I got back to town just in time for the opening night celebration of the L.A. Art Show,
and as usual, it did not disappoint. There is just SO much art that you really almost need to attend every day if you think you might be able to see everything ... and you probably still won't. There is truly something for everyone, and as I heard a dude say to his friend, "Dude, aren't you getting inspired?!" You can't help but be.
Margaret Keane (of Big Eyes
fame) was an honored with a lifetime achievement award this year, and it was very cool to see her work up close and personal - especially after watching that film and knowing her back story. Whoa. I loved her Girl From Kaanapali, 1971
the most. It's happier than anything I've ever seen from her.
I'd never seen any of her work with adults in it, and it's really something. Her characters (as in the above Escape, 1962
) draw you in with their eyes, and make you want to know more. There are also very recent works, like up to 2015 by the now 90 year old artist. The trip downtown was worth it for this alone, but oh boy, was there ever SO much more.
Littletopia is always my favorite section of the L.A. Art Show, and always the most interesting. Curated by the fine folks at the Red Truck Gallery (from New Orleans), they have the best stuff, in my humble - and honest - opinion. Red Truck is so cool, and I made their Rachael Cronin pose in front of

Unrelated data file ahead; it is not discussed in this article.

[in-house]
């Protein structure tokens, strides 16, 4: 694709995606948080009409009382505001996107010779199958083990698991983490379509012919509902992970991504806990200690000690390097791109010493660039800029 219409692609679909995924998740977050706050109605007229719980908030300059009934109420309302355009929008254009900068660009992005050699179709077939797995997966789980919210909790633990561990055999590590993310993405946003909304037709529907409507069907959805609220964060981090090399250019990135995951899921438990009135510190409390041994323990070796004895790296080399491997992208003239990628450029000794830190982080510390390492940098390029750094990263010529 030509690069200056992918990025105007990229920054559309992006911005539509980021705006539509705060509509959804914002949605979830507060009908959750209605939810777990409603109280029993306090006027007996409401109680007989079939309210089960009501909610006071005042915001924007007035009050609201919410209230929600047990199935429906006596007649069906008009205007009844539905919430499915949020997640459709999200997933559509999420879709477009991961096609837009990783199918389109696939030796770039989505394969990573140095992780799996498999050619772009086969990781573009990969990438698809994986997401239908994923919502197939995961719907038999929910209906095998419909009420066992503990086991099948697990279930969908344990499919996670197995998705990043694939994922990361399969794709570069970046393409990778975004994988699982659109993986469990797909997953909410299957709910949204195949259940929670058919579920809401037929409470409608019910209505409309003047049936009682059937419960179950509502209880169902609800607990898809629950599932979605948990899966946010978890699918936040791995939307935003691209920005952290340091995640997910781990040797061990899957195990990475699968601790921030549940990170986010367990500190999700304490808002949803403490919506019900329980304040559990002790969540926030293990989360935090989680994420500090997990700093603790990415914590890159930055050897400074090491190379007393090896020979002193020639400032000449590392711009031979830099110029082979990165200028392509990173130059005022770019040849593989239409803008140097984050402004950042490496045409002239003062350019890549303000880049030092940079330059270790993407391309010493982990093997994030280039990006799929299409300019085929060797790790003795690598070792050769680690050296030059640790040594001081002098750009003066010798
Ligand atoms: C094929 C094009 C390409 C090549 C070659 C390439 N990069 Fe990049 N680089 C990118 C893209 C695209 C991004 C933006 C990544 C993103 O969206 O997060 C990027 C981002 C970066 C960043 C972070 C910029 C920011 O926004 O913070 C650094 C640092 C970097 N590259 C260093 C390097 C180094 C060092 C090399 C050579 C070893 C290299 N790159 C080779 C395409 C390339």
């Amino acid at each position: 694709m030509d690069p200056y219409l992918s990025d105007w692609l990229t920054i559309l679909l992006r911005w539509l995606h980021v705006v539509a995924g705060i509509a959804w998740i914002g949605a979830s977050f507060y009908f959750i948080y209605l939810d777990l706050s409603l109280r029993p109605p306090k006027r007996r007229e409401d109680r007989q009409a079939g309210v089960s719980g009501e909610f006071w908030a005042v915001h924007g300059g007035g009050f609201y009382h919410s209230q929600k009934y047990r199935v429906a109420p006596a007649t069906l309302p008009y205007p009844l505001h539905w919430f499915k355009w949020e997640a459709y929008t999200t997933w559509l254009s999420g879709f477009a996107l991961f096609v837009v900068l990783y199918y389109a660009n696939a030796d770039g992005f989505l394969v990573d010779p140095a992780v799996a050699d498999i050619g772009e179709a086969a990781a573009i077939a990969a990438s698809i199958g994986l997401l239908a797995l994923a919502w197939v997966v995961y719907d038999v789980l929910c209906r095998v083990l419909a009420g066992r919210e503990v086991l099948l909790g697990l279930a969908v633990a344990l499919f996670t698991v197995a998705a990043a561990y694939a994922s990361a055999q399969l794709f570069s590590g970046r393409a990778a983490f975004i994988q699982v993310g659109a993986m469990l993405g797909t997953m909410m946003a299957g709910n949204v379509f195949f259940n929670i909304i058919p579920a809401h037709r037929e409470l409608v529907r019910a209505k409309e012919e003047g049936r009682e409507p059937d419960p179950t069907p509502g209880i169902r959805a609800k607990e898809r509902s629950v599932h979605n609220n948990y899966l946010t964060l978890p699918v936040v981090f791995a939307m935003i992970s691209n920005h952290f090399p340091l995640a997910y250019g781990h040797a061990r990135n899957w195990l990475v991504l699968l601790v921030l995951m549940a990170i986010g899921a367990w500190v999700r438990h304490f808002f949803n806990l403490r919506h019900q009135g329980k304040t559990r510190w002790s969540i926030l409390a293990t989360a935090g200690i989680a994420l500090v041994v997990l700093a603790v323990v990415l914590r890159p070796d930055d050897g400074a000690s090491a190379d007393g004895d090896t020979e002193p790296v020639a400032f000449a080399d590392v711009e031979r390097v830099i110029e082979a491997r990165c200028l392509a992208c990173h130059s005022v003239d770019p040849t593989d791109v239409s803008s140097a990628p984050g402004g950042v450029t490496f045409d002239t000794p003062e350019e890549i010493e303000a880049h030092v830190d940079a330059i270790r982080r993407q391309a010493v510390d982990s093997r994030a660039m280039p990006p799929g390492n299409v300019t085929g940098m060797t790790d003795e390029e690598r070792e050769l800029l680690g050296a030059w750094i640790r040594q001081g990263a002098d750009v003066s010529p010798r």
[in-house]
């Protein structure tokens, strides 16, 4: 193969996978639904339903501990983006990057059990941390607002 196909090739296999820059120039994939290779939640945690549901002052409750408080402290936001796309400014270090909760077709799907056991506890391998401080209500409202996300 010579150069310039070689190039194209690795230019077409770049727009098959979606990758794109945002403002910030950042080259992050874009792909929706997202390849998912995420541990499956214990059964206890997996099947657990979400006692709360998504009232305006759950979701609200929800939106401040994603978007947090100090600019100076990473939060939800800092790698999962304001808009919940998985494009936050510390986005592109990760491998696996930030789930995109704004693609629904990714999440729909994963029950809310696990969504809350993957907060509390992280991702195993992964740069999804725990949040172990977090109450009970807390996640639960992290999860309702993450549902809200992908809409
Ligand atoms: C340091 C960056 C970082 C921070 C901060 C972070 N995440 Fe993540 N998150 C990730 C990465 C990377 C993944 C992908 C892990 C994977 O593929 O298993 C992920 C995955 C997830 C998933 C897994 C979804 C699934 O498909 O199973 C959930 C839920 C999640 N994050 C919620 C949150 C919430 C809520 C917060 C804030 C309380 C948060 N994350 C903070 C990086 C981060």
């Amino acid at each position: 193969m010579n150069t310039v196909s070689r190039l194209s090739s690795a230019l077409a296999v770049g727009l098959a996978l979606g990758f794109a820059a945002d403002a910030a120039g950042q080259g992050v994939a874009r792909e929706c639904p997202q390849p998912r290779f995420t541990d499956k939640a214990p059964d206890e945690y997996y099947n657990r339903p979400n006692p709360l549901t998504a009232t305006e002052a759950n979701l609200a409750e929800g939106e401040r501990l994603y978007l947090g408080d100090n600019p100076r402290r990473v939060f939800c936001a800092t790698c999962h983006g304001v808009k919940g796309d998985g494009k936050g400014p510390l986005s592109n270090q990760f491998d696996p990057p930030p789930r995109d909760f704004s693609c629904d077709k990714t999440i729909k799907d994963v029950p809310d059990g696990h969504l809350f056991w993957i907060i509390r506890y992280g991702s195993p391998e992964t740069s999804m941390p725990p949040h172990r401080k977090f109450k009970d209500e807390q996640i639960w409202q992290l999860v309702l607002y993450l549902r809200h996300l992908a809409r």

the wonderful Albino Deer
piece by Chris Roberts, whose work I simply
must own one day. She's incredible - and the mother of gallery owner
Noah Antieau. Awesome.
I loved the works by Vance Lorenzini, with an entire booth featuring his work. There were the 12 stations of the cross, with words like "Truth" and "Love" emblazoned across the tops.
There were assemblages with pop culture icons embedded within, like the excellent pieces featuring lyrics by David Bowie (as we pass the two year mark since losing him).
Everywhere you look there is something great to look at, so much so that it almost gets overwhelming, especially when you're running into friends and trying to get something to drink. (*Forget about getting food on opening night unless you're there lined up the second it starts. In all the years I've attended this wonderful event, I've never made it to the food section in time to taste a single thing. Oh well, it's about the art. Eat first.) The good news is that near the food area is the L.A. Arts Online booth, so we got to see and compliment the wonderful Paige Petrone on all of her hard work for this event every year. Venice representing! In this time of strong women (like Paige), there was a piece by Kim Dong Yoo showing off some awesome women.